Of all the wonderful spots in San Antonio (Zambales), Nagsasa Cove is the closest to my heart. It has this rugged charm that captivated my nature-loving heart.

Those pine trees that surround the calm lagoon against a mountain backdrop is a wallpaper-worthy landscape that will surely ease any weary soul. The sound of the blowing wind coming from the mountain adds to the serenity of the place. It is very relaxing just to sit by the lagoon and relish all its glory.

Outside the lagoon, Nagsasa offers waves that are good for skim boarding. I found an enthusiast relaxing along the shore after trying out the seawater.

Nagsasa is more serene than its neighbor Anawangin, thanks to the higher rate of visitors on the latter. I only stayed for a few hours here, but the time spent was all worth it. I had so much fun and relaxed time I intend to come back and camp for a night or two.


That tricycle driver volunteered to bring us to the nearby street market so Erwin, my younger brother, can buy a pair of slippers. He did not just drive for free – he stopped from one stall to another until we found a pair.

This story happened in Pundaquit, Zambales. Genuine, Filipino kindness in action.

Sunday morning. The waves are calm and ready to take us to a wonderful journey on the islands and coves of Zambales – Camara, Capones, Nagsasa, Anawangin.

Camara Islands is the nearest from Pundaquit. It took us around 30 minutes to reach these small, twin islands.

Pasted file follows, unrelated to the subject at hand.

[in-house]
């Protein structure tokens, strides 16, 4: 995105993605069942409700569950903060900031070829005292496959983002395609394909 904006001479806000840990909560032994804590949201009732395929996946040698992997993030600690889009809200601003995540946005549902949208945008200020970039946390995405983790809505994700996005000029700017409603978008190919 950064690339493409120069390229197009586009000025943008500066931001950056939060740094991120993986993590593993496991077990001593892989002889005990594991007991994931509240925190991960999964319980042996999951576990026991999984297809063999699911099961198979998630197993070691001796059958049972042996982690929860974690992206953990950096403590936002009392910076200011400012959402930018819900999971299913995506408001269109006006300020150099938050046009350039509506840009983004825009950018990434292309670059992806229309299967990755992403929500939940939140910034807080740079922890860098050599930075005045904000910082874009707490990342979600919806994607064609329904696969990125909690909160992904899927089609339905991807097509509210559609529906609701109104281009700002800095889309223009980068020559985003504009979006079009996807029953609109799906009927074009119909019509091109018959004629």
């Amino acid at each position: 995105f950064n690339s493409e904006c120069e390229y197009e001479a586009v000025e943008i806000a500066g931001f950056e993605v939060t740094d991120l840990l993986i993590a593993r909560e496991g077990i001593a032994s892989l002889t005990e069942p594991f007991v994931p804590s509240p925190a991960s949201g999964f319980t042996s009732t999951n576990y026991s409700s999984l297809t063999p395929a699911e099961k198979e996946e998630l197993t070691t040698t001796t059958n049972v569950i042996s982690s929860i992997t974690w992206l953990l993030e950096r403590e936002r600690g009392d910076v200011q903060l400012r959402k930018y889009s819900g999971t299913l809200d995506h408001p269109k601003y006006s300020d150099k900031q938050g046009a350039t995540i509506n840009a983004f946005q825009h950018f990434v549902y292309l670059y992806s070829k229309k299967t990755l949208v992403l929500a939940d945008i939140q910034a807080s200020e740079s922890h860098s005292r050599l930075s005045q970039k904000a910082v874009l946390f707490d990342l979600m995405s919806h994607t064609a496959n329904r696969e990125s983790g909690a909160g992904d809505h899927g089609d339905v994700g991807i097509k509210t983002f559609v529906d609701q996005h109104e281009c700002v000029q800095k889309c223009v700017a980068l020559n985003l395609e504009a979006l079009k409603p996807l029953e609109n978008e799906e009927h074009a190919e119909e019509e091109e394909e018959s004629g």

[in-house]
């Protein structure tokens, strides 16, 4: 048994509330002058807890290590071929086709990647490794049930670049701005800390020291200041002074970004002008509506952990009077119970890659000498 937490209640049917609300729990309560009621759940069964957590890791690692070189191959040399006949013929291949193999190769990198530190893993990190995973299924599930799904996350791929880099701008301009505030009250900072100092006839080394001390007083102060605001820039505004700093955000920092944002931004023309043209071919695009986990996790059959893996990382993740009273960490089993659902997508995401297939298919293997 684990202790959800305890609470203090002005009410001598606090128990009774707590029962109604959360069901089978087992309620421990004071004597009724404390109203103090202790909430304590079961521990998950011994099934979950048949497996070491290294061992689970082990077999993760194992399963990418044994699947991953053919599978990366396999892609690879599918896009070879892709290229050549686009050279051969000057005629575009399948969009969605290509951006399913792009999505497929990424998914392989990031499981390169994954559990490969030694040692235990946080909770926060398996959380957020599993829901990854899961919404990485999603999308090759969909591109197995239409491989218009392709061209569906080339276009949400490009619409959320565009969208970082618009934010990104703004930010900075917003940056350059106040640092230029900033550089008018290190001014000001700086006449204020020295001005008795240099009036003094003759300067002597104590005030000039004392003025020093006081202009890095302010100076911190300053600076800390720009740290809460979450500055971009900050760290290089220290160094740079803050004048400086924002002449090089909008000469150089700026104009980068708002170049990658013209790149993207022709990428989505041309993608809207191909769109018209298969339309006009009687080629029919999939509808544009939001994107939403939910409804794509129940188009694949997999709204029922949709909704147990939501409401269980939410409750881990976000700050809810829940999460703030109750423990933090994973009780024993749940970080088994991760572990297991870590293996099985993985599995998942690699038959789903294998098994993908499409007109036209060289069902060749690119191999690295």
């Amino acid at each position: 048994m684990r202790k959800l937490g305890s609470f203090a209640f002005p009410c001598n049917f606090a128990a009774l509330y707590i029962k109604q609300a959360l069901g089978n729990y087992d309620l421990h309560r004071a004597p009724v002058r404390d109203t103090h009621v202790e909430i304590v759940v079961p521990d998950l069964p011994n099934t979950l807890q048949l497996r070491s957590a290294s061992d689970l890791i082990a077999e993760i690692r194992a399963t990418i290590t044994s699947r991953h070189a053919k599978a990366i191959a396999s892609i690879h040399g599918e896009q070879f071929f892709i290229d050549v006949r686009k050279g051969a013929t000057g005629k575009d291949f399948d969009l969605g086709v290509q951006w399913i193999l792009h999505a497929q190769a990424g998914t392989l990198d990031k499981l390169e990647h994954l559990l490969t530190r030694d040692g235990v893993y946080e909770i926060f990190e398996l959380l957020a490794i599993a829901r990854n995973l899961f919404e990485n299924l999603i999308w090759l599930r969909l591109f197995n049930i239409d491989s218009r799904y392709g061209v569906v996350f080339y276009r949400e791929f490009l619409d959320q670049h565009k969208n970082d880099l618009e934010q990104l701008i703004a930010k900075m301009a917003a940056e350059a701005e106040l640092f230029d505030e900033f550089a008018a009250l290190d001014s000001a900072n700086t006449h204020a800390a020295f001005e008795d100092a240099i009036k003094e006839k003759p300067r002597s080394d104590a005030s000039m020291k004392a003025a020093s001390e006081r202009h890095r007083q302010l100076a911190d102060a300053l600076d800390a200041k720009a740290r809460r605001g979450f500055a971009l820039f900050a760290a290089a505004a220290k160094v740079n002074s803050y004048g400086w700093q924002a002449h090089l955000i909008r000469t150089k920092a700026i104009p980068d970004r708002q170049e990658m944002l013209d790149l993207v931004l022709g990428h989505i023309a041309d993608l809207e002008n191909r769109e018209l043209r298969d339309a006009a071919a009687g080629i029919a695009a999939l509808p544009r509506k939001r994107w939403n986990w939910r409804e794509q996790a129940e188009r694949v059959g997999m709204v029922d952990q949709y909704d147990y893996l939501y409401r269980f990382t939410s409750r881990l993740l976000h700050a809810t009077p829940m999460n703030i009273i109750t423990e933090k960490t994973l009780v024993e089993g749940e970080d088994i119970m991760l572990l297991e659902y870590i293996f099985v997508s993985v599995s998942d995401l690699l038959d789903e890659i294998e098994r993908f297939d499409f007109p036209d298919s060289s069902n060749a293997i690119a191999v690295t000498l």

We did not dock at Capones Island because it will take an hour of hiking to reach the lighthouse. I just took a picture and promised myself to return.

The sea was calm when we started sailing towards Nagsasa Cove, the farthest spot from Pundaquit. The ride got bumpy when we were twenty minutes away from the paradise because the wind coming from the mountains are against our direction. It was worth it; the view of the lagoon and the sculpted mountain is just breathtaking.

On our way back past noon, we briefly stopped at Anawangin Cove. First to become popular among the other coves, it was filled with campers when we arrived. One nice jump shot for a fun family trip.

Departure from Pundaquit: 0630

Arrival at Pundaquit: 1300

For boat trips, contact Mike Bactad at 0928 340 5136 / 0927 780 1312

Victory Liner Caloocan passes through San Antonio, Zambales daily.

I researched for Pundaquit accommodation two weeks before our family’s trip to the islands and coves of Zambales. Of all the resorts listed in the site, I found Wild Rose Beach Inn good enough to accommodate our family. My parents always have a requirement when our family goes out of town: rooms should have its own bathrooms and if possible, should be air conditioned. A swimming pool is a plus because we love night swimming.

We arrived in Pundaquit at 4 in the afternoon and immediately checked-in at Wild Rose Beach Inn. We were welcomed by the owner, Mama Tess, who talks endlessly. She assigned two rooms for us, exactly what I have reserved in our telephone and email conversations. The rooms were air conditioned, had linens and attached bathrooms. Towels and toiletries were not provided. It may be small but we did not really care as we were more excited to jump into the pool and enjoy the weekend.

I arranged for three meals when I made the reservation. They prepared packed lunch for Sunday because I wanted us to have lunch in Nagsasa, the farthest cove from Pundaquit beach. Meals were on time except for the Sunday breakfast. We had Fried Tilapia and Pakbet for Saturday evening, Tosilog for Sunday morning, and Adobong Sitaw and Fried Tanigue for Sunday lunch. Just regular meals.